This is not an exhaustive list and each child has different strengths and weaknesses.*

  • Language Arts (Reading/Writing)VISUAL VISUAL VISUALAnaphoric cueingCloze ExercisesSentence startersChoicesGraphic organizersVocabulary Journal*

  • Language Arts (Reading/Writing)Anaphoric cueing:Anaphoric items refer to a previous reference (most common use is pronouns). Prompt students to label ite.g. Wash six apples. Put THEM in a flat dish. ( six apples
  • Language Arts (Reading/Writing)Sentence starters: On my way to the zoo, I ..Choices: (topic Halloween)Do you want to write about a pumpkin or a costume?Does the pumpkin go trick or treating or does it sit on the porch?*

  • Language ArtsAllow student to highlight text (using highlighting tape, highlighter etc), possibly coding readingWhen possible, allow students to choose reading materials, possibly in special interest areasProvide choices for responses, responding, or writing (e.g. dog or cat, pencil or pen, draw or write)If students have difficulty understanding fiction, it may be helpful to tie it into movies they may have seen or their area of special interest (e.g. Cat in the Hat talks in story, but cats dont talk in real life)


  • Please write a sentence for each picture below From: BMOP 2011*

  • Vocabulary BuildingMake the figurative more concrete.Watch your use of idiomsCreate a vocabulary journal:Students write down words/phrase they dont understandHave them look up the meaning or ask others to explain itHave them illustrate the idiom.


  • Example:*

  • Breaking down words/sentencesConsider sight words vs. phonics (e.g. Edmark)Break down the individual phonemes of a wordConsider combining with picturesCould have visuals of persons mouth as they pronounce each part of the word/sentenceConsider incorporating discrete trial instruction of phonemes/rhyming words, etc

    * BMOP

  • Syntax Flip BooksUse a loose leaf binderCan chose to use pictures to accompany parts of sentenceEach element can be flipped independently of one anotherCan incorporate a fill-in Can color code if you like

    * BMOP

  • Breaking up sentencesCan use color coding to show different parts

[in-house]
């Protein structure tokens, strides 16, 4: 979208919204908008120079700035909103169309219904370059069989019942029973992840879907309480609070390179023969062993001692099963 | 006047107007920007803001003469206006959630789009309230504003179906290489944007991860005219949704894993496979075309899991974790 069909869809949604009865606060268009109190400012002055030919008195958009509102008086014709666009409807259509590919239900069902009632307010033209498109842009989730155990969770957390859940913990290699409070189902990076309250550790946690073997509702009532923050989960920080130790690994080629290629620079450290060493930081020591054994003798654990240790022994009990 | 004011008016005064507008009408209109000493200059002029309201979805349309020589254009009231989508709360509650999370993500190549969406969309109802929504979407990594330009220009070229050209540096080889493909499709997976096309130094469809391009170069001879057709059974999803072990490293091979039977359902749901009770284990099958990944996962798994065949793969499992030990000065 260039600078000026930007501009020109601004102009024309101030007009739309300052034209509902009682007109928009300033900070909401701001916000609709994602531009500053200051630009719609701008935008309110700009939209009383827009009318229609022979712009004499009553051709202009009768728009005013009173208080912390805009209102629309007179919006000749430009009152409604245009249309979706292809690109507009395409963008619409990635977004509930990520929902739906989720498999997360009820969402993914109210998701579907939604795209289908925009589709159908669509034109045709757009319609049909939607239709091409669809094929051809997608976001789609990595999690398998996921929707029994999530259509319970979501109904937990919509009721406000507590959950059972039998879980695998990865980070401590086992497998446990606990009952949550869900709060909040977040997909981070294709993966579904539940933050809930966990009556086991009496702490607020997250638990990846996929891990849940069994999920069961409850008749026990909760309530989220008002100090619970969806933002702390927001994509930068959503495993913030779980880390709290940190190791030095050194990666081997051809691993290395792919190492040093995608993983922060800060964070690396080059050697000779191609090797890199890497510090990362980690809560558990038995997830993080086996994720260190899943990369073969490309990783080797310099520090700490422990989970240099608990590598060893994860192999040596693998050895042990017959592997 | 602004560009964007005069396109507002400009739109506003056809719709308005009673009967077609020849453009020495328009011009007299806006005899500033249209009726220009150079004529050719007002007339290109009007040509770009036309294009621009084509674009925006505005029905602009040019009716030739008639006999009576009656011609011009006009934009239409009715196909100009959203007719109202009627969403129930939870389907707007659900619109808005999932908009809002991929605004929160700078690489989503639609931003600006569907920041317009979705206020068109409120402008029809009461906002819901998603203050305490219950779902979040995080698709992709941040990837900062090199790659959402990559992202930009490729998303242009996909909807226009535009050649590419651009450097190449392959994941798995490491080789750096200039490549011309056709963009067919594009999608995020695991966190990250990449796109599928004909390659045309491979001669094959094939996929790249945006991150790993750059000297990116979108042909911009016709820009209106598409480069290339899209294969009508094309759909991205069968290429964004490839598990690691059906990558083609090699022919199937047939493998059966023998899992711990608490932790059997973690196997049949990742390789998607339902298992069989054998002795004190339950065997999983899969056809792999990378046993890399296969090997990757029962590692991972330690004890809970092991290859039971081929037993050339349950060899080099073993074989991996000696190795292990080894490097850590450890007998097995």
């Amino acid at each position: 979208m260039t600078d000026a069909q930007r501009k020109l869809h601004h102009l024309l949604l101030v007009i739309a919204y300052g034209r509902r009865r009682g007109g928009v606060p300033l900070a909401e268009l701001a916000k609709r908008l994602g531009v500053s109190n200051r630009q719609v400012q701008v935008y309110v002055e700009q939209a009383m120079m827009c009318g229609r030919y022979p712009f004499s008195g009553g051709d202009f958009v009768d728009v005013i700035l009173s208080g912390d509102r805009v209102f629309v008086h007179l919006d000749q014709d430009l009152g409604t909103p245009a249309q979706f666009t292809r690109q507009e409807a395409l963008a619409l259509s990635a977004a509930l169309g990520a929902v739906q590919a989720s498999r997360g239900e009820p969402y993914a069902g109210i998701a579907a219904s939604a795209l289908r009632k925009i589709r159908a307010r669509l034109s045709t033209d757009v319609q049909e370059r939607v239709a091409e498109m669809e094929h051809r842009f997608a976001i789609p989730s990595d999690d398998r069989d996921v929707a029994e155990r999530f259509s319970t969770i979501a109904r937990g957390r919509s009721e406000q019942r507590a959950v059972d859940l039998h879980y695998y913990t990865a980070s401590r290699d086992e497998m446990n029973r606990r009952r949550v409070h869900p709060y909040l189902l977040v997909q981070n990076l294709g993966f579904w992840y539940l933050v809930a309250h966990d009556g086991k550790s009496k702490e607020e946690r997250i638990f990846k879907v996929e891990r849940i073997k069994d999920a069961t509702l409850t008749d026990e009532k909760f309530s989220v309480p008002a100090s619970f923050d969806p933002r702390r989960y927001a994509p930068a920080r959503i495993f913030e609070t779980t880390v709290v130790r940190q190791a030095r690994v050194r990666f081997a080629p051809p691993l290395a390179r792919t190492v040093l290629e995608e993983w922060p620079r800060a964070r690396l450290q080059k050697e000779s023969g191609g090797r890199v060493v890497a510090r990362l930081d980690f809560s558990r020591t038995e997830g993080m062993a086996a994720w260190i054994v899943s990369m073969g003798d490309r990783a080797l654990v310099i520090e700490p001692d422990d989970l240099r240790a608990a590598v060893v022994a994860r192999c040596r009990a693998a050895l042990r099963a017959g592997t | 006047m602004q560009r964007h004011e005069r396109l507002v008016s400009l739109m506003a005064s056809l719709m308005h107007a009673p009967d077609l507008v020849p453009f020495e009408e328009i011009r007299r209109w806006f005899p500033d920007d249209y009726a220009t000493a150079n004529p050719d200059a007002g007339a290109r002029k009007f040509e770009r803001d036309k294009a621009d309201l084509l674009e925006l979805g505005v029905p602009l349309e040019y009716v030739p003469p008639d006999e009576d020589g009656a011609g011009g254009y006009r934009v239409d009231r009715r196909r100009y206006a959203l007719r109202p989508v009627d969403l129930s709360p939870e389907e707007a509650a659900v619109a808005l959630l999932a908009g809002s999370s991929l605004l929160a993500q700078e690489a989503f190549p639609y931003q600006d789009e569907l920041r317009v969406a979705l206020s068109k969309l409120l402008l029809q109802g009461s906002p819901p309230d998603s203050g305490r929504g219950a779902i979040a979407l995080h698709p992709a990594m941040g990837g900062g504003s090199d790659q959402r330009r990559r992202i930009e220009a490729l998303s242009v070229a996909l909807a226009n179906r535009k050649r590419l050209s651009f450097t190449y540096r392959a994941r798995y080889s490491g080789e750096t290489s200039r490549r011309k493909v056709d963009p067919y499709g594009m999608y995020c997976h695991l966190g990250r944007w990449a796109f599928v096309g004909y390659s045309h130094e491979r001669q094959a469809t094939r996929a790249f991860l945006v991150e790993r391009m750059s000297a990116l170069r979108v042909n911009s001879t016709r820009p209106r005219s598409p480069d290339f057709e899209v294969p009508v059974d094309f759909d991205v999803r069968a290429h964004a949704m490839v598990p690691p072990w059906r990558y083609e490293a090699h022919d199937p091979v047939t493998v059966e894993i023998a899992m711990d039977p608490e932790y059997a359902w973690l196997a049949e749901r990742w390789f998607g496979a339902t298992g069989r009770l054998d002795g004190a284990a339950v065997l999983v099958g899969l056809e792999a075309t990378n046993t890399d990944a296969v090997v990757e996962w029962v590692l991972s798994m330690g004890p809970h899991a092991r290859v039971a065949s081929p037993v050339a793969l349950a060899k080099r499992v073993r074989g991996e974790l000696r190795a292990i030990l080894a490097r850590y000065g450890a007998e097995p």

Can use caterpillar organizer to illustrate different segments of a sentence* BMOP

  • Advanced Organizers Give student list of questions to consider before reading a passageMay want to make a place for student to: Write down answers or page numbers as they read Any questions they have*

  • Graphic OrganizersVisual symbols are quickly and easily recognized; Minimum use of text makes it easy to scan for a word, phrase, or the general idea; and Visual representation allows for development of a holistic understanding that words alone cannot convey. *

  • *Examples

    Graphing Various Types of Conceptual Relationships

    Graphic Type

    Relationships of ideas appropriate to this type graphic



    Social Science




    (for a concept)




    Characteristics of cubism in art

    Attributes of the demand curve in economics

    Attributes of sun spots in astronomy


    (for hierarchies)






    Family tree of the Tudor Monarchy in England

    Organization of the White House staff

    Classes of isotopes in chemistry


    (for similar concepts)




    Comparison of imagery in poems by Anne Sexton

    Comparison of the Viet Nam war to the 1988 war in the Persian Gulf

    Comparison of planets of the solar system

    From: "Learning across the curriculum with creative graphing", by Linda Lee Johnson, The Reading Teacher, International Reading Association, 1990.

  • *Examples

    Graphing Various Types of Conceptual Relationships

    Graphic Type

    Relationships of ideas appropriate to this type graphic



    Social Science



    Chain (for changes over time)





    Plot sequence of a novel

    Stages of Piaget's theory of cognitive development

    Process of cell division


    (for visualizing a description)

    Physical structures

    Descriptions of places

    Space relations

    Concrete objects

    Visual images

    Description of the Elizabethan stage set in a drama

    Description of a complex apparatus for studying eye movements in reading

    The structure of the epidermis and dermis, the two layers of skin

    From: "Learning across the curriculum with creative graphing", by Linda Lee Johnson, The